When Do You Need to Wear It?

No matter which type of belt you’re wearing, it needs to be tight enough to maximize its benefits. That means that when you’re wearing a weightlifting belt, it should be snug and tight against your midsection. Most experts recommend not wearing a belt in between your lifts because it’s physically tiring. Some research has shown that wearing a weightlifting belt can elevate your blood pressure.

Exercises, where the spinal erector muscles aren’t working against heavy resistance, don’t require a belt. That means that you’re not going to see an increase in ability if you’re wearing a belt during lat pulldowns or cable rows. Similarity, a weightlifting belt isn’t going to be useful if your weight load is very light.

Wearing a belt every time you train can degrade your abdominal muscles and decrease their development. Research shows that there are lower levels of muscle activity when wearing a belt. That’s because the muscles that would ordinarily keep your core engaged aren’t activated when the belt is creating IAP.

Using a belt as a teaching tool can help you learn how to engage your core correctly, so you are less reliant on it over the long run. When you put one on correctly, you’re going to learn how to breathe with your IAP engaged and how to brace stabilizer muscles in your back. Low belly breathing and back muscle engagement are crucial when you’re attempting big lifts, and a weightlifting belt might help you develop mental cues to activate those areas.

Weightlifting belts can also be beneficial if you’re just coming off an injury – wearing anything that helps to protect the spine is a good idea when you’re still not lifting at maximum potential. Most importantly, save a belt for big sets that have you pulling, pushing, or squatting heavy.

How to Wear a Weightlifting Belt Properly

Your belt needs to be pretty tight. You should still be able to breathe, and it shouldn’t restrict your range of motion. If your belt isn’t tight enough, it’s going to shift and move during your lift. That means you’re not getting any of the positive effects of wearing one, and you’re not going to achieve IAP.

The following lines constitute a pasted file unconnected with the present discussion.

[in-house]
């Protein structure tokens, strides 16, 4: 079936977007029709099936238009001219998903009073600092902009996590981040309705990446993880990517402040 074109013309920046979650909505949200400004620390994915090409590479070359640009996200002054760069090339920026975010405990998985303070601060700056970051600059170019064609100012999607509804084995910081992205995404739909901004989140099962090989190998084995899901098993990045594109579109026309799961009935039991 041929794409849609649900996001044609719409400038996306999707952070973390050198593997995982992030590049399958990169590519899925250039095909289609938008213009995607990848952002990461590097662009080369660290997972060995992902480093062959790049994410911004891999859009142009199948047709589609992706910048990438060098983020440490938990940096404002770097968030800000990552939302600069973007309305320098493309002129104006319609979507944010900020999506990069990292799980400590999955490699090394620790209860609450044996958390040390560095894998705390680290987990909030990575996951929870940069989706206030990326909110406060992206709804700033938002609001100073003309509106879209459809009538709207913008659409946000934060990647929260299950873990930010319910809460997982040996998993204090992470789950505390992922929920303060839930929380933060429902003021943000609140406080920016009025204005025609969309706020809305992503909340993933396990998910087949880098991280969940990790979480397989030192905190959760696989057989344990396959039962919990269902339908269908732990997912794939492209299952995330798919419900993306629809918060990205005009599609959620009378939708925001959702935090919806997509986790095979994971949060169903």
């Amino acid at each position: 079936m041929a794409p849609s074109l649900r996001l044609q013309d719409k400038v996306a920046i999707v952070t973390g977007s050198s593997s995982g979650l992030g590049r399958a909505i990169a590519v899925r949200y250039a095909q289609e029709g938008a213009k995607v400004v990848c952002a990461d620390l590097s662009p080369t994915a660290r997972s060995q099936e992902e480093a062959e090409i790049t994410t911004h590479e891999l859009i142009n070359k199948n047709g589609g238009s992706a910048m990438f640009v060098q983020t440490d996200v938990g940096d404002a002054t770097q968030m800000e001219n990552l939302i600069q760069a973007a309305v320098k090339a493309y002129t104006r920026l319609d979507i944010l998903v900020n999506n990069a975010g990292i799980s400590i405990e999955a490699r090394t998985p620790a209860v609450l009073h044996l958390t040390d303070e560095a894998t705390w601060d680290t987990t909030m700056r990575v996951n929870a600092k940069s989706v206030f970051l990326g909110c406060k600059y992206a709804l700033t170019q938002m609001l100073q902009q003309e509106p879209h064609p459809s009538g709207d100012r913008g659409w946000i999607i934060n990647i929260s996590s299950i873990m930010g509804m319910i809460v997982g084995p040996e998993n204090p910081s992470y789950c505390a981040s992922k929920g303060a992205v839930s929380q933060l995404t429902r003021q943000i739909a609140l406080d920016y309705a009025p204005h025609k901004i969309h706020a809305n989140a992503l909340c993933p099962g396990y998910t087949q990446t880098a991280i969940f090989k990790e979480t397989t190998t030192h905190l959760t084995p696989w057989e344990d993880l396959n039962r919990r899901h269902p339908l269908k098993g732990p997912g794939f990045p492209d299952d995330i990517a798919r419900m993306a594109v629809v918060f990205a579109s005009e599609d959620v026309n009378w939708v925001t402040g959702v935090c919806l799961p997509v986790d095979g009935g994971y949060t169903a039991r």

Most coaches recommend your belt be tight enough that you can just barely stick a finger between it and your abdomen.

Positioning your belt depends on your particular anatomy. No matter your torso length, place your belt where you can generate the most force against it using your core muscles.

Things to Consider When Choosing a Weightlifting Belt

Knowing the pros and cons of weightlifting belts will help you better decide which will be the most effective for you.

Belts that halve a wide back and thin front aren’t the best for most athletes. Though the wide back is supposed to act as a brace. In reality, this doesn’t help clue your brain into engaging the IAP. So you’re not going to get ideal feedback from your body when wearing this kind of belt. The thickness also gets in the way of lumbar extension, making it challenging to put yourself in the right position for deads and squats.

When you’re selecting a belt, width is by far one of the most important factors. Look for a belt that is the same width all the way around. Most are about 10cm wide, which is generally appropriate for the majority of all athletes. However, the 10cm wide belts can dig into your rib cage when getting into a deadlift position, so you might be better suited looking for a belt that’s about 7.5cm wide. This is especially true if your programme calls for any sort of Olympic lifting like cleans, snatches, or clean and jerks.